(And what non-startups should learn)
At a typical startup weekend, entrepreneurs pitch their ideas and teams assemble around the idea, with a goal of building a startup in 56 hours. At London's Fashioned themed December weekend 12 ideas were selected by the teams (their elevator pitches can be seen here).
After an exhausting weekend, teams pitched to the judges, of which I was one. All Judges have their biases; some really focused on the idea and its scalability, others on technical feasibility. Despite all our proclivity, our top picks had one thing in common; an ability to execute on an idea. This came from three characteristics:
Big ideas with a single focus: There are always too many ideas. All teams were able to brainstorm loads of ways a company could work. Product strategy is about making hard decisions, and moving forward as new information, from customer and market feedback, comes to light. The winners were able to select a single feature and deliver it. FashionBrief's aim was to build a project management tool for fashion events - a product with a lot of scope. Instead of talking about a potentially crippling product roadmap they reduced it to solving a single problem - automating the creation of call sheets (a roster for each participant in an event). In their pitch they were able to demonstrate the feature, and communicate its usefulness to the market.
Delivering a single feature early, and testing it against the market is more powerful than a full product roadmap.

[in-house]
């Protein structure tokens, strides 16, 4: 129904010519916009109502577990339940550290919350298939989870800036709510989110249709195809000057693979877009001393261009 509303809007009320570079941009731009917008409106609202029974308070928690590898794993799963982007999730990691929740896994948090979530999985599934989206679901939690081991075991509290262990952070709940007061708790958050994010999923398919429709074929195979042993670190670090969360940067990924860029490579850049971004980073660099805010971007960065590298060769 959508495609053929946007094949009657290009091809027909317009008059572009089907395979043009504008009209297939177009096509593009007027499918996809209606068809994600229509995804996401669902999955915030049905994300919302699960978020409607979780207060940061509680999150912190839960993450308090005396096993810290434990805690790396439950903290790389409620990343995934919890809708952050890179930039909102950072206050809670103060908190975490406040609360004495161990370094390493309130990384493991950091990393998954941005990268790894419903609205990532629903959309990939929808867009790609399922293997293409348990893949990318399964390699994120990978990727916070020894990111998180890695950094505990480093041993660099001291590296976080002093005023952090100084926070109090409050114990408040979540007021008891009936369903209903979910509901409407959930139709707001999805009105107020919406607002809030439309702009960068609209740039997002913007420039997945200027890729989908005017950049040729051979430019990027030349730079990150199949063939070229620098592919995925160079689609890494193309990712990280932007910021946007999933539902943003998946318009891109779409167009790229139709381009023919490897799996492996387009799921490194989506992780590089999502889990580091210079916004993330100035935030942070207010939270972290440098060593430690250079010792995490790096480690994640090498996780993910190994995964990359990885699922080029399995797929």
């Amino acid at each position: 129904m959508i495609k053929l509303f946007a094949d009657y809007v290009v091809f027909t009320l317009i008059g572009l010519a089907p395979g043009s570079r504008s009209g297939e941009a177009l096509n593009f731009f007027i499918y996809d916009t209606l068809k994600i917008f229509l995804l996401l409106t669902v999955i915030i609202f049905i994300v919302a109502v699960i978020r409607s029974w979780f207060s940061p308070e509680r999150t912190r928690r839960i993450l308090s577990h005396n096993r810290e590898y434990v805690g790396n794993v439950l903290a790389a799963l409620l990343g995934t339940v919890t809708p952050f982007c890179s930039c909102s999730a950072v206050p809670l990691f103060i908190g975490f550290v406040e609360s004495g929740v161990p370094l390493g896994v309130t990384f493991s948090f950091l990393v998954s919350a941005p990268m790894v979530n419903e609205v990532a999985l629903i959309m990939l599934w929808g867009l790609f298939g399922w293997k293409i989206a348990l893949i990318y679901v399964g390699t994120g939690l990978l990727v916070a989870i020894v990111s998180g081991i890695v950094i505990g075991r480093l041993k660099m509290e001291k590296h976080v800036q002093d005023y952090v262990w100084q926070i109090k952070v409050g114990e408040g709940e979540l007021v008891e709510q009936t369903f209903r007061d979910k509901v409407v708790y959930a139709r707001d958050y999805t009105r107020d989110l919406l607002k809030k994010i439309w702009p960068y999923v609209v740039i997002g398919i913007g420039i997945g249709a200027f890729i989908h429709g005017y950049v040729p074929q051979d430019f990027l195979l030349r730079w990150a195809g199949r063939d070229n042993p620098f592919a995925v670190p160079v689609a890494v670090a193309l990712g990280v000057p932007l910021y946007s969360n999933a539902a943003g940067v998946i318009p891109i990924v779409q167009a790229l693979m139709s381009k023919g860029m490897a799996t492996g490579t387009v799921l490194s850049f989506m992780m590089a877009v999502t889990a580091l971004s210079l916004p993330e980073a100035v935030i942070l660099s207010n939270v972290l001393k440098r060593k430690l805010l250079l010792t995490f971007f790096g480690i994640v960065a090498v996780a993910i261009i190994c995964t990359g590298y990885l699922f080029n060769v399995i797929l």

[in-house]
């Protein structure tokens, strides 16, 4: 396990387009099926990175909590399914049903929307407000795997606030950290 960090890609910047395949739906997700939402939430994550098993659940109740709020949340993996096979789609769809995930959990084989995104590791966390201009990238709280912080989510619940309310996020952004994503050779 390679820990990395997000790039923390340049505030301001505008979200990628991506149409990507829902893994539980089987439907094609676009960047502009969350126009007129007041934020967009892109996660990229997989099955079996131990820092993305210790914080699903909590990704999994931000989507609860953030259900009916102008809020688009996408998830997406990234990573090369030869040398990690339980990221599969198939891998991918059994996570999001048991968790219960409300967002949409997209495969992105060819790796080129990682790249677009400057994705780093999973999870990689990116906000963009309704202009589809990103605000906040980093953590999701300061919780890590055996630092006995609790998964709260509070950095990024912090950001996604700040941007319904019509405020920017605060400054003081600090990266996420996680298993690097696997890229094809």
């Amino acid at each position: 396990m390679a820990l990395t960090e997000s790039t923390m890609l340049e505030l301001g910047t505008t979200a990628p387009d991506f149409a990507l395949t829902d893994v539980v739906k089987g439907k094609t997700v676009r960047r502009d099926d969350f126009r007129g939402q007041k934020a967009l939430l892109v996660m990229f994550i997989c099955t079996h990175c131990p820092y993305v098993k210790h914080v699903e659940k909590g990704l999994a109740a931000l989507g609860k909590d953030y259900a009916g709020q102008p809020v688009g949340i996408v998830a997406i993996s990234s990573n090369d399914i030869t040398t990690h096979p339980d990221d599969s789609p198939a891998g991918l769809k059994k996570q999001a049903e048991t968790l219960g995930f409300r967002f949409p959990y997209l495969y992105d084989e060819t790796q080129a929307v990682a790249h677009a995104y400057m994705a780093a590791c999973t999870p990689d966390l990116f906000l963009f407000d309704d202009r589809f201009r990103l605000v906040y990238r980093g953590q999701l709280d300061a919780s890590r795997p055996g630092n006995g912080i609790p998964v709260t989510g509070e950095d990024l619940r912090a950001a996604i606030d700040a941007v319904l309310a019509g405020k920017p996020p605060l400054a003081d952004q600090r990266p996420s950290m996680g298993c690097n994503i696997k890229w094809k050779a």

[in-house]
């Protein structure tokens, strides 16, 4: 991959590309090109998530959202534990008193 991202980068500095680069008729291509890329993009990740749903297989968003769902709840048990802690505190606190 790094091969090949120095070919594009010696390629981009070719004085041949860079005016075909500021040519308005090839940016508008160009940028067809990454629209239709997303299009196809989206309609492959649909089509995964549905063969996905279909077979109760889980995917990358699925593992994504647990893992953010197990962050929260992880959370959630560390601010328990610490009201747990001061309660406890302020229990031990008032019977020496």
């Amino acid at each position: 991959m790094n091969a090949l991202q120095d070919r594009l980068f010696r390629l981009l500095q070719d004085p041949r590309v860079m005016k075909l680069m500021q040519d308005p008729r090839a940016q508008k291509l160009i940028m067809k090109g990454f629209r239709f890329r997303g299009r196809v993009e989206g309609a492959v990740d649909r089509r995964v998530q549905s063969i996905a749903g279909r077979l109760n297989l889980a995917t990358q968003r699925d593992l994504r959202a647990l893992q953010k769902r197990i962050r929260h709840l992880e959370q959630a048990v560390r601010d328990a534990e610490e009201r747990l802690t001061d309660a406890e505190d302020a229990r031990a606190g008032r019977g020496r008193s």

Very little revenue analysis: A tiny working product is much more powerful than beautiful, extensive market analysis. Getting a small product in the market and testing it gives more accurate feedback than any revenue analysis you could perform. MBA-style strategic planning was in a few pitches, but this is generally bad innovation strategy. The good teams consciously acted on their markets rather than evangelise on numbers, talk about mission statements, and converted initiatives into revenue - because they knew that they would be wrong. As well as the obviously more visceral pitch, getting a product out shows the team can make tough decisions, take risks, and were ready to act on their decisions. In business, strategic planning has its place, but more often than not, it is reduced to an exercise of affordability and risk mitigation - as managers (and boards who should keep this in check!) fail to take risks that innovation requires.
Spending too much time in estimating revenues just means you've sunk more cost in numbers that will ultimately be wrong. In this sense, strategic planning has little to do with innovation or strategy.
A focus on usability means a focus on customers: Everyone talks about user experience (UX) and its importance. In this post-iPhone era, its easy to mistake good UX with pretty design. But they are very different. Teams with a good user experience didn't make the prettiest interfaces nor made the simplest. Instead they knew how customers were going to interact with a product and solved for the users needs. Winner Swappi aimed to make swapping clothes fun by not only having simple interfaces but by recognising the problems users would encounter in the transaction - like swaps being one-sided. Or recognising the problem of not liking what someone is offering, could be solved with a three-way swap.
Usability is about recognising, researching and solving the needs of users. It has little to do with a slick interface or pretty graphics.
With these characteristics, the winning teams (FashionBrief and Swappi) not only showed that they could define a startup - they were able to self-organise, with potentially differing ideas, leave their egos behind them, and stand in front of industry experts (like myself... cough) and explain what they've achieved with clarity.
Photo courtesy of Aram Ostadian-Binai